The overwhelming perception of poverty in America is one of inner city black and brown people living off public assistance. This deeply rooted narrative doesn’t necessarily have anything to do with the life experiences of the majority of the individuals in question.

In recent decades poverty has migrated to suburbia. That shouldn’t be surprising since we’ve built nothing but tract homes, strip malls, and office parks out along America’s highways for the last sixty years. Most people of every kind now live in suburban communities—more, in fact, than live in urban areas. The suburbs are also aging – not all of them well. As income inequality continues to rise there are winning and losing suburbs as more prosperous people migrate to better zip codes.

The statistical reality is that most poor people in the United States are, and always have been, white. The greatest number live outside of dense urban centers in suburbia and the countryside. Many adults living at or near the poverty line have jobs – often more than one. Ethnic minorities are disproportionately represented among the poor compared to whites and concentrated poverty in big cities is more visible. But the overall poor population is white and non-urban.

The average voter thinks of poverty as something that happens to people who live somewhere else and who don’t look like them or share their values. Consequently, public policy devolves into a series of incoherent stop gap half measures. What we think of as government assistance to the poor is actually public money that goes directly to landlords, grocery stores, and medical providers in the form of vouchers and debit cards. These are subsidies to large powerful interests that use the poor as a conduit to access public revenue streams.

Many people who find themselves living hand-to-mouth without a permanent address don’t identify as poor or even homeless. They may have lost their home to foreclosure. They may have been evicted from their apartment. Creditors may have seized their bank accounts and garnished their wages. They may be living in a car or RV. And they may be scraping by on very little income even though they work a great deal. But they don’t see themselves as poor. Instead, they imagine they’re still middle class folks who have been robbed of their proper place in society. Their instinct is not to fight for the poor because those are “other people.” To admit that you’re poor in America is to include yourself in a class of people who are deemed unworthy and irrelevant.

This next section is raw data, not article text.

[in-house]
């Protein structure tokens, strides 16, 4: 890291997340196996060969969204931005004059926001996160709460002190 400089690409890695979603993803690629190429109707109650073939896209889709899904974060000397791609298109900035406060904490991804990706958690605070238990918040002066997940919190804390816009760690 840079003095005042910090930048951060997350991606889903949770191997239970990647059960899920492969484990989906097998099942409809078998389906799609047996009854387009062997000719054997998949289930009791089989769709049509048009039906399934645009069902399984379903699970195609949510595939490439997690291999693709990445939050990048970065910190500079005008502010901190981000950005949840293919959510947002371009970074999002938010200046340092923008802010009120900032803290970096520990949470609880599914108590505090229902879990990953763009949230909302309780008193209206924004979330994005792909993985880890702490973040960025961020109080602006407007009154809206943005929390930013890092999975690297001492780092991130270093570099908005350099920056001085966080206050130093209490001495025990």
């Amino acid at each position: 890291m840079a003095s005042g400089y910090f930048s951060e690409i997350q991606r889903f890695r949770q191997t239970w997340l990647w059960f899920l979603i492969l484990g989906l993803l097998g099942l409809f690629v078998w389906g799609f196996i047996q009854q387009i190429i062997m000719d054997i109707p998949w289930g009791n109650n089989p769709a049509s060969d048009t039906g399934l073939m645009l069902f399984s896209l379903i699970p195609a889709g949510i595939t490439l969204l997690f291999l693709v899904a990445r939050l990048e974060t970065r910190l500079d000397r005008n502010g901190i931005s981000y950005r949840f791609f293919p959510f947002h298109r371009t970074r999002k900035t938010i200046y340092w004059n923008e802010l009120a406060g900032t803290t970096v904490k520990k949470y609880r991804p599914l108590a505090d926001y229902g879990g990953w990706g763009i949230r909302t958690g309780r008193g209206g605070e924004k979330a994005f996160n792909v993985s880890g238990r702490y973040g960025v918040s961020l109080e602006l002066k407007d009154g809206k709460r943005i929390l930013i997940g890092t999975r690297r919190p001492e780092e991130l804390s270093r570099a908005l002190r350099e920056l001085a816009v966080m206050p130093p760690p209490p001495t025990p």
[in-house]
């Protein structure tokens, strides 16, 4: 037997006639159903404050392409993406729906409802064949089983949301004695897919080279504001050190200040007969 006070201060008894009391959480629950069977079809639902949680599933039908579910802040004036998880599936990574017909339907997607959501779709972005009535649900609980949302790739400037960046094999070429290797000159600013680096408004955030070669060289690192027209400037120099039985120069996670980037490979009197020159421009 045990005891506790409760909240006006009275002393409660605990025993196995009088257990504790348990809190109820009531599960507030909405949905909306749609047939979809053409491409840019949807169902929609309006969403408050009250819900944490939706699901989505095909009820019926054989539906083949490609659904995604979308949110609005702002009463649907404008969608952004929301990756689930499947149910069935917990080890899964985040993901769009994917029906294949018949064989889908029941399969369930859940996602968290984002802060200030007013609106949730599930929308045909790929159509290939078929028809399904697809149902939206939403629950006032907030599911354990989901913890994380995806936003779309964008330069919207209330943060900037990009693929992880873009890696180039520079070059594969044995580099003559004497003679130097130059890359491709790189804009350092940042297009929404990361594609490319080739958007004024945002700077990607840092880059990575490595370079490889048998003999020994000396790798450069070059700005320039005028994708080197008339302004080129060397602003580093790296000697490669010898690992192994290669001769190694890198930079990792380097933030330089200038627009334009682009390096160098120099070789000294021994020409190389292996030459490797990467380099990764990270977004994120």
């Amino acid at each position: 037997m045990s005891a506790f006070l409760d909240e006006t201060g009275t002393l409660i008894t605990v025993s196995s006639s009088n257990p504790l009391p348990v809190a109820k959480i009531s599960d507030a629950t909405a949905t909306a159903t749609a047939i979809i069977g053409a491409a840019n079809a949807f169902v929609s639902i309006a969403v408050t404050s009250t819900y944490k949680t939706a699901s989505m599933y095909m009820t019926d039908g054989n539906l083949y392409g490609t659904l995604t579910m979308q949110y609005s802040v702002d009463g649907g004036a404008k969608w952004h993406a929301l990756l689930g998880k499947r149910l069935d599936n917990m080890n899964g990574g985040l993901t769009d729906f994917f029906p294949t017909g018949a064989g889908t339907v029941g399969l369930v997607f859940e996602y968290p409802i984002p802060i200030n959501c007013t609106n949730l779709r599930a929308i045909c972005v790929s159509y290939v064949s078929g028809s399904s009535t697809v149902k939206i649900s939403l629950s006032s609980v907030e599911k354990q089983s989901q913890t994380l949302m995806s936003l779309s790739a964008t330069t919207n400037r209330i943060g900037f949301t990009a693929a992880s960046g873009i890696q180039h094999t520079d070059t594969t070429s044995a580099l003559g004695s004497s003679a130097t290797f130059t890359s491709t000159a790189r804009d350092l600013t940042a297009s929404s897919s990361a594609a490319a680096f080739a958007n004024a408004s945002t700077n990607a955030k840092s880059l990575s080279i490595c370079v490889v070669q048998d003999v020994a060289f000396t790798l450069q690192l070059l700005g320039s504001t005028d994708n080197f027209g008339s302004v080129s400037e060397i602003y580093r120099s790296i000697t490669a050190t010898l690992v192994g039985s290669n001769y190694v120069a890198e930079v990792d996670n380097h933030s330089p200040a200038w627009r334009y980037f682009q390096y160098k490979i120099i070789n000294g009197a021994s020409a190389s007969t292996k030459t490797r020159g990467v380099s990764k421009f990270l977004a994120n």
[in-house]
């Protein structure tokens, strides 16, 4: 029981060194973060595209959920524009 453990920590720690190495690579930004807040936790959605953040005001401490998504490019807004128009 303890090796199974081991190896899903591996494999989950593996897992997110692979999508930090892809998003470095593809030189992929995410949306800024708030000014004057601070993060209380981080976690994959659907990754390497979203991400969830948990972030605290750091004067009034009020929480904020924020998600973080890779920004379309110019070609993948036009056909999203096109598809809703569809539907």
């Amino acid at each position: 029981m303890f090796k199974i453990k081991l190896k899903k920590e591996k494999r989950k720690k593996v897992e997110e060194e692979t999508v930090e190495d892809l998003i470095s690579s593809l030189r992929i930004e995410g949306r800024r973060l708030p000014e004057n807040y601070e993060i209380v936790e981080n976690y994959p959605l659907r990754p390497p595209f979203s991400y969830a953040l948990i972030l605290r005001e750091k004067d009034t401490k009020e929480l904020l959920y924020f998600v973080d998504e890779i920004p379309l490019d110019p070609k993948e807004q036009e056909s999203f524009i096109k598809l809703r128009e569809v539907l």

No one should be surprised that the middle class is in decline and that the working class is devolving into intractable poverty. The trend for the last few decades has been to radically devalue labor by relocating production to low cost destinations and to automate humans out of the business model entirely.

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Decades of exclusionary zoning, minimum lot sizes, minimum home sizes, prohibitively complex building codes, and the proliferation of HOAs and NIMBYs have made small affordable entry level homes and modest rentals illegal almost everywhere. Our de facto national housing policy of drive-till-you-qualify suburban development works well enough for people with an education and a professional salary. It fails the working class entirely and that’s by design. The poor are intentionally filtered out. If you can’t afford a nice house and at least one car you’re just not wanted unless you commute in for the day to cut the grass and mop the floors.

Having a job or two does no good if the money you’re paid is insufficient to cover basic expenses. Raising the minimum wage to $15 or $20 an hour only encourages employers to automate and outsource even more aggressively. Having a Section 8 voucher and an EBT card (food stamps) doesn’t equal a meaningful life if you’re not engaged in the larger culture and economy. Building cheap tract homes and garden apartments out on the far edge of the metroplex only burdens the working class with the need to own a car to get to insecure no-benefit low-wage jobs.

The wealthy will cherry pick the nicest areas along the lakes, near the country club, and on the hills with the best views. But a large number of not-so-great poorly aging suburbs are already in the process of becoming slums. The definition of a slum is a collection of properties that has less value than the cost of minimum maintenance. I see this all over the country from coast to coast.

We’re not going to resolve these complex structural problems voluntarily. Our current trajectory will bring an ever greater bifurcation of society into haves and have-nots, particularly as Artificial Intelligence rapidly innovates its way into white collar occupations. The middle class will be squeezed even harder and we need to be prepared for the social disorder that will result. The existing political establishment isn’t capable of addressing these issues. Instead, the old systems will fail and be replaced with a new set of arrangements. We could pull together as one people with common goals, or we might splinter and dissolve into a fractured police state. My guess is we’ll do a little of each…


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